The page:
Where the Target Hacking Scandal helped usher in 2014 on the heels of a year dominated by the Edward Snowden NSA Revelations, which demonstrated a thorough abuse of information technology and the World Web Wide by the US National Security, 2015 begins with the Sony hacking continuing to resonate throughout the headlines.
That said, 2014 was also defined by renewed cooperation among Western nations in their efforts to defend Ukraine again Russian dominance as well as unprecedented cooperation among Arab States to address the Islamic State threat.
Because the 1990’s were defined by peace and stability that allowed the International Community to focus on economic development while terrorism was considered the most significant national security threat in the 2000’s, the economy grew to be thoroughly reliant on the internet despite inherent security flaws.
Although the internet was born out of defense spending, those who helped create the World Wide Web were so idealistic about the nature of information technology that the internet was never designed to be secure, e.g. the Heart Bleed Bug.
While some leaders have pushed for greater government oversight and regulation of the internet in the US, pushback has largely taken any real action off the table. After all, issues like the need for “net neutrality” resonate well in a free society that only takes action when something goes terribly wrong.
Over the past few years, cyber security has grown to be a major concern. In response, government and private entities have done a great deal to help address internet security threats. Unfortunately, it is clearly not enough to rely on businesses to self-regulate and provide for their own cyber security while government needs to defend itself and its population as well.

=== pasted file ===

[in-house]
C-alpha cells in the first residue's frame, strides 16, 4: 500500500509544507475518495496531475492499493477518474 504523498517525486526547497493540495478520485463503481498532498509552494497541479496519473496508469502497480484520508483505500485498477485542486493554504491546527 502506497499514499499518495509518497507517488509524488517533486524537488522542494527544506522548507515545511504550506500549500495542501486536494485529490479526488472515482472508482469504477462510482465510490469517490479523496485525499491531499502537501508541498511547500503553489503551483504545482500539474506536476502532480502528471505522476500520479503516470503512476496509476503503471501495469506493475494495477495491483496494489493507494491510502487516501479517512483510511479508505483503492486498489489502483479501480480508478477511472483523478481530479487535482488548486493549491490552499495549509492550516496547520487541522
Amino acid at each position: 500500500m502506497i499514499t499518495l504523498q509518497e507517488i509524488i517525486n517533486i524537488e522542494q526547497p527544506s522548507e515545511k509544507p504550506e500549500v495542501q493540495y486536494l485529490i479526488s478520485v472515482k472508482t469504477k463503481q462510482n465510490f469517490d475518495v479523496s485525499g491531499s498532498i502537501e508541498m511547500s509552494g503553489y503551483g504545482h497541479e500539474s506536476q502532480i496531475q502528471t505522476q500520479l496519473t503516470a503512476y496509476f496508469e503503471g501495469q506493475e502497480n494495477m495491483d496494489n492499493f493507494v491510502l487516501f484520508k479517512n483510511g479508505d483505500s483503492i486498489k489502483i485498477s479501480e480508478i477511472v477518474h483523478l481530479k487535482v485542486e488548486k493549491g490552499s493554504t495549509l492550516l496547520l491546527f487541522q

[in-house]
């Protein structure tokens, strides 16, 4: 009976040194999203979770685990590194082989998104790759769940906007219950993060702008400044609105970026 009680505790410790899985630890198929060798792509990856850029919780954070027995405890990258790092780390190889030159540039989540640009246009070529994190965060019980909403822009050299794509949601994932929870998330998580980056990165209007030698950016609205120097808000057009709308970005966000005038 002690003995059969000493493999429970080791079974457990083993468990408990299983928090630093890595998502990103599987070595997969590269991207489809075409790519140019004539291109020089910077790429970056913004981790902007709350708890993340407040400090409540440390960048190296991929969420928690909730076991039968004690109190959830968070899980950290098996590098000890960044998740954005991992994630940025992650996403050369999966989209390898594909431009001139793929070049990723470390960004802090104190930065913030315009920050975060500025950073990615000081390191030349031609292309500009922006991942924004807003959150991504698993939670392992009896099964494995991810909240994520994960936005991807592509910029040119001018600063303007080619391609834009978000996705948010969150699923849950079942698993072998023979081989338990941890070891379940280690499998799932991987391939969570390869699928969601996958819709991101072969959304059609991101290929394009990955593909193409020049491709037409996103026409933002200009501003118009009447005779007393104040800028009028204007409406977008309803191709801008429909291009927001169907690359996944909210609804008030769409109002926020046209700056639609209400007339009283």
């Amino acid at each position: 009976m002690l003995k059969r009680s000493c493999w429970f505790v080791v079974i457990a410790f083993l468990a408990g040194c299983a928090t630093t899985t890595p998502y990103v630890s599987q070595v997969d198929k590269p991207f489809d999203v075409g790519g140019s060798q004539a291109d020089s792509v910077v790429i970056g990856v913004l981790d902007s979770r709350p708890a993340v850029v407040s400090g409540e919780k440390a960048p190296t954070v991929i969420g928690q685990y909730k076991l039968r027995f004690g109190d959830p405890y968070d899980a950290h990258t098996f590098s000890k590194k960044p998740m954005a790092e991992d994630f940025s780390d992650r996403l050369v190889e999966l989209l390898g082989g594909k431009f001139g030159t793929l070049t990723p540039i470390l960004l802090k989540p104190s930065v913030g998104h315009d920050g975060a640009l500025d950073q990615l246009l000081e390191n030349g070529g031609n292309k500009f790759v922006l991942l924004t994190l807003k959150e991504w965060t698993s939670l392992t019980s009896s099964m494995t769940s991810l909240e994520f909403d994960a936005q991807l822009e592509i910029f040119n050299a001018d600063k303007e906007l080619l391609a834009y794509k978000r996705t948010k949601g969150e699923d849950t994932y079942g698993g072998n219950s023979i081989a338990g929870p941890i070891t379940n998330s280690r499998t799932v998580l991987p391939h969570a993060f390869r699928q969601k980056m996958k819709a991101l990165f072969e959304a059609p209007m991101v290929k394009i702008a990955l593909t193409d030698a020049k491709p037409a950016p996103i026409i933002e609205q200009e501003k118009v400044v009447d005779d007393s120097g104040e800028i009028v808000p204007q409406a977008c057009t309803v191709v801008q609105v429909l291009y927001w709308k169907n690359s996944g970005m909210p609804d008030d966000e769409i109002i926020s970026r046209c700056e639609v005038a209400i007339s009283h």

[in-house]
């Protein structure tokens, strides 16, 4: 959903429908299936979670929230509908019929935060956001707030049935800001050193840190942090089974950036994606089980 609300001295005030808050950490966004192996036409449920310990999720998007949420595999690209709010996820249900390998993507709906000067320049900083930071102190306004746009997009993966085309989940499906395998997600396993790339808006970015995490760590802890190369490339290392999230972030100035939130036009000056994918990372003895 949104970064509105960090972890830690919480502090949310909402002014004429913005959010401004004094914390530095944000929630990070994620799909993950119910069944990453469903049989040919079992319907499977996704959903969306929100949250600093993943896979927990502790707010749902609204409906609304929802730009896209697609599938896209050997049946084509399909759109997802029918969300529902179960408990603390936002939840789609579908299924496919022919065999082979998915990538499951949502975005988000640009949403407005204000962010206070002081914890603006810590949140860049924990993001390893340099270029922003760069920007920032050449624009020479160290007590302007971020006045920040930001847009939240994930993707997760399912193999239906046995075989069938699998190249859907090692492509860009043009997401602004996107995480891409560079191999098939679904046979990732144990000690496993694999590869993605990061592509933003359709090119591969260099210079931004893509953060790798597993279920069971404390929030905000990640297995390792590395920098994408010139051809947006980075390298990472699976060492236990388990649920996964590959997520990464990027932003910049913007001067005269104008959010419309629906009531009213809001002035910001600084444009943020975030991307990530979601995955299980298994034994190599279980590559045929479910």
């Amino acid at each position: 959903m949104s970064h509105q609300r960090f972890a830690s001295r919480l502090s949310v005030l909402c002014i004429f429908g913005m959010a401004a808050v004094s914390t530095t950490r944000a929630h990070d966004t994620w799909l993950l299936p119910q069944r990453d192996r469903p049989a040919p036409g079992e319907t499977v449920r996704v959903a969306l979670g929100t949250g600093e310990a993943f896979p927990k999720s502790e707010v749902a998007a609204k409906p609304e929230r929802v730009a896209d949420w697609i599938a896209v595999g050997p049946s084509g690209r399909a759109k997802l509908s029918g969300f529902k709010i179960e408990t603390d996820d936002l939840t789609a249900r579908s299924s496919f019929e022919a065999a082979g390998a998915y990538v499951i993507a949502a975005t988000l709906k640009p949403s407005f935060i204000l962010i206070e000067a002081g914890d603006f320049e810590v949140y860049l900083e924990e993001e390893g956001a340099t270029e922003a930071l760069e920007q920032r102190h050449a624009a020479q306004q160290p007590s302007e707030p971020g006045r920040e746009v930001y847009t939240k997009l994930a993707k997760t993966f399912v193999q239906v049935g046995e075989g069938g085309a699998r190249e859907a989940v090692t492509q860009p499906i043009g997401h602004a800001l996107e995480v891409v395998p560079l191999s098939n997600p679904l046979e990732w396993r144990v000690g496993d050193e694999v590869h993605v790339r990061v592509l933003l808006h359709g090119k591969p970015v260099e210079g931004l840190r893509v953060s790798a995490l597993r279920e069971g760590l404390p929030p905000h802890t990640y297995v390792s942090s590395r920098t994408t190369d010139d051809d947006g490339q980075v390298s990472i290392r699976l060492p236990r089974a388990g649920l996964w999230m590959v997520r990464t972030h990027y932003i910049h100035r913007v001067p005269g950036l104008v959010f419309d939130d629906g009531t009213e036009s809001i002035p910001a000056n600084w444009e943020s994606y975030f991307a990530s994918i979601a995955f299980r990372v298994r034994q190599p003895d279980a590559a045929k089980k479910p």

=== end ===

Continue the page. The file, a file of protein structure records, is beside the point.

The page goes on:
Proper structure is needed to promote stability and growth, yet the internet lacks structure where it needs it. Any country (community) lacking a strong “constitutional” structure, where freedoms and rights are broadly defined alongside limits for authorities and the structure of governance (law), has been corrupted, has resulted in the abuse of residents (users), and ultimately failed, whether that nation was an authoritarian regime or a democratic republic.
Regrettably, there is no balance on the internet when it comes to regulation and freedom, which means the internet is unpoliced and lacks a “constitutional” structure to provide for the rights of individuals, businesses, governments, and other organizations. Not only must governments be restricted from what they can do with the internet and user data, they must also be given a well defined structure for addressing national interests when it comes to information technology.
Just as tech firms must resist the intrusion of government, government must regulate the activities of tech firms. Because the internet is the World Web Wide and relies on the policies of all governments, the International Community as a whole has a major role in determining how the internet is governed.
Consequently, the internet must have some form of regulation and protection offered by a consensus of world governments, if the internet is to remain free for all the Peoples of the world. The internet is the product of international cooperation, thus cyber security can only be properly addressed through international cooperation.
Unfortunately, emerging and persistent crises around the world make it more likely criminals, terrorists, and countries will seek to use the internet as a weapon. Ultimately, the Worldwide Web is the one place where the International Community as a whole might actually be able to build a governing structure with tangible power, if they develop their resources and laws properly.
As far more invasive, sophisticated attacks on the internet are formulated then launched, countries around the world, especially the United States, must be prepared to safeguard their networks by developing some rather intelligent solutions to this long neglected national and international security issue. Moreover, 2015 should defined by better government and greater cooperation on issues like cyber security.
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